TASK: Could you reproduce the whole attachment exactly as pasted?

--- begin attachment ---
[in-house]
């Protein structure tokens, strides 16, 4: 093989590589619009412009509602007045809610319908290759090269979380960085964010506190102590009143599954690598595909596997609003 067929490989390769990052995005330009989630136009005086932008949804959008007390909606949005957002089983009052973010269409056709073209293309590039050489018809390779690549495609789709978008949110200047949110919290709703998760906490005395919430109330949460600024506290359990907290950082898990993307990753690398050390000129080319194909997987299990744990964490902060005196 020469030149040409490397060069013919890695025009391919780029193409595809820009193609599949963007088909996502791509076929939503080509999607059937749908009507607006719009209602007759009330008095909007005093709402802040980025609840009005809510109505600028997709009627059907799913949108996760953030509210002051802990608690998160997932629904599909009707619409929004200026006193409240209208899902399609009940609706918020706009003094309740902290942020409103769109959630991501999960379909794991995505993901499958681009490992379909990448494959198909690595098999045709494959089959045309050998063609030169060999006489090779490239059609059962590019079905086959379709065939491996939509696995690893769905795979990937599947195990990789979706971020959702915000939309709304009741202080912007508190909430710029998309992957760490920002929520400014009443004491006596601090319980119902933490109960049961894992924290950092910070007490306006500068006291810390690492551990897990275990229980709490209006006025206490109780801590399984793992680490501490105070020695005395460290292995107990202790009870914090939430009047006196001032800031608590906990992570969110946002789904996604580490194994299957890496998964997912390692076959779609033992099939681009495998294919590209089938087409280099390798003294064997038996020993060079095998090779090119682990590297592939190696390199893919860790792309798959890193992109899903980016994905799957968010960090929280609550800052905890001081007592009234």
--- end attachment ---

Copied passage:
[in-house]
């Protein structure tokens, strides 16, 4: 093989590589619009412009509602007045809610319908290759090269979380960085964010506190102590009143599954690598595909596997609003 067929490989390769990052995005330009989630136009005086932008949804959008007390909606949005957002089983009052973010269409056709073209293309590039050489018809390779690549495609789709978008949110200047949110919290709703998760906490005395919430109330949460600024506290359990907290950082898990993307990753690398050390000129080319194909997987299990744990964490902060005196 020469030149040409490397060069013919890695025009391919780029193409595809820009193609599949963007088909996502791509076929939503080509999607059937749908009507607006719009209602007759009330008095909007005093709402802040980025609840009005809510109505600028997709009627059907799913949108996760953030509210002051802990608690998160997932629904599909009707619409929004200026006193409240209208899902399609009940609706918020706009003094309740902290942020409103769109959630991501999960379909794991995505993901499958681009490992379909990448494959198909690595098999045709494959089959045309050998063609030169060999006489090779490239059609059962590019079905086959379709065939491996939509696995690893769905795979990937599947195990990789979706971020959702915000939309709304009741202080912007508190909430710029998309992957760490920002929520400014009443004491006596601090319980119902933490109960049961894992924290950092910070007490306006500068006291810390690492551990897990275990229980709490209006006025206490109780801590399984793992680490501490105070020695005395460290292995107990202790009870914090939430009047006196001032800031608590906990992570969110946002789904996604580490194994299957890496998964997912390692076959779609033992099939681009495998294919590209089938087409280099390798003294064997038996020993060079095998090779090119682990590297592939190696390199893919860790792309798959890193992109899903980016994905799957968010960090929280609550800052905890001081007592009234």